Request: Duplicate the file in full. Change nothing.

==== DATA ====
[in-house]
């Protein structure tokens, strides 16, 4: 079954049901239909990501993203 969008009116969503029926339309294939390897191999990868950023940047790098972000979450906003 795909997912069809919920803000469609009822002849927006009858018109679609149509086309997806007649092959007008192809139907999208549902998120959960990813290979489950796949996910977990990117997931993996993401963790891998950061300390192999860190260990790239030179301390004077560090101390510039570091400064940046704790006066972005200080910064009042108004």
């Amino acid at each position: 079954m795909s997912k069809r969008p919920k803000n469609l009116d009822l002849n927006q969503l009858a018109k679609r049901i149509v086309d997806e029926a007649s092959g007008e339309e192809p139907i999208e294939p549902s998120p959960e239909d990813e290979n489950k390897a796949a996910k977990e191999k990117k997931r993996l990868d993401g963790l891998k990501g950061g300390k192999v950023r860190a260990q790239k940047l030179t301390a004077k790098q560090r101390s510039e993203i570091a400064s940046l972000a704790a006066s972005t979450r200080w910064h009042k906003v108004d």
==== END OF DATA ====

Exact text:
[in-house]
């Protein structure tokens, strides 16, 4: 079954049901239909990501993203 969008009116969503029926339309294939390897191999990868950023940047790098972000979450906003 795909997912069809919920803000469609009822002849927006009858018109679609149509086309997806007649092959007008192809139907999208549902998120959960990813290979489950796949996910977990990117997931993996993401963790891998950061300390192999860190260990790239030179301390004077560090101390510039570091400064940046704790006066972005200080910064009042108004």
């Amino acid at each position: 079954m795909s997912k069809r969008p919920k803000n469609l009116d009822l002849n927006q969503l009858a018109k679609r049901i149509v086309d997806e029926a007649s092959g007008e339309e192809p139907i999208e294939p549902s998120p959960e239909d990813e290979n489950k390897a796949a996910k977990e191999k990117k997931r993996l990868d993401g963790l891998k990501g950061g300390k192999v950023r860190a260990q790239k940047l030179t301390a004077k790098q560090r101390s510039e993203i570091a400064s940046l972000a704790a006066s972005t979450r200080w910064h009042k906003v108004d």